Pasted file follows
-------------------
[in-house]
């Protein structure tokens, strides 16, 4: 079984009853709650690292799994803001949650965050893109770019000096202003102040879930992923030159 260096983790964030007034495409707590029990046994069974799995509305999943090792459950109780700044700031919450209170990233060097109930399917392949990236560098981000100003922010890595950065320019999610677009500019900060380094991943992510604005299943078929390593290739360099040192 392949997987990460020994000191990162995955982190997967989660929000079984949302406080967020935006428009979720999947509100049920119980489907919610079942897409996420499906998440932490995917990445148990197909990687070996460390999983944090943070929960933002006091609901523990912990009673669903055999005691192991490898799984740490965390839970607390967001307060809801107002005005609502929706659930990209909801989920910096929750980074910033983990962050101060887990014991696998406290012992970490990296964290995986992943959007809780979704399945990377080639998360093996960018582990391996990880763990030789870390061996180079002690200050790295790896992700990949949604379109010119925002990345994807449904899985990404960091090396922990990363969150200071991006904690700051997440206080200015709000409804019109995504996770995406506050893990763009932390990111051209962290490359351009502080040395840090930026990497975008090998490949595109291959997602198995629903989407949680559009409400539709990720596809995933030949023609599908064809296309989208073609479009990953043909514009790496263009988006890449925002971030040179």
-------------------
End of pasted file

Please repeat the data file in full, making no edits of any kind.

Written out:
[in-house]
């Protein structure tokens, strides 16, 4: 079984009853709650690292799994803001949650965050893109770019000096202003102040879930992923030159 260096983790964030007034495409707590029990046994069974799995509305999943090792459950109780700044700031919450209170990233060097109930399917392949990236560098981000100003922010890595950065320019999610677009500019900060380094991943992510604005299943078929390593290739360099040192 392949997987990460020994000191990162995955982190997967989660929000079984949302406080967020935006428009979720999947509100049920119980489907919610079942897409996420499906998440932490995917990445148990197909990687070996460390999983944090943070929960933002006091609901523990912990009673669903055999005691192991490898799984740490965390839970607390967001307060809801107002005005609502929706659930990209909801989920910096929750980074910033983990962050101060887990014991696998406290012992970490990296964290995986992943959007809780979704399945990377080639998360093996960018582990391996990880763990030789870390061996180079002690200050790295790896992700990949949604379109010119925002990345994807449904899985990404960091090396922990990363969150200071991006904690700051997440206080200015709000409804019109995504996770995406506050893990763009932390990111051209962290490359351009502080040395840090930026990497975008090998490949595109291959997602198995629903989407949680559009409400539709990720596809995933030949023609599908064809296309989208073609479009990953043909514009790496263009988006890449925002971030040179």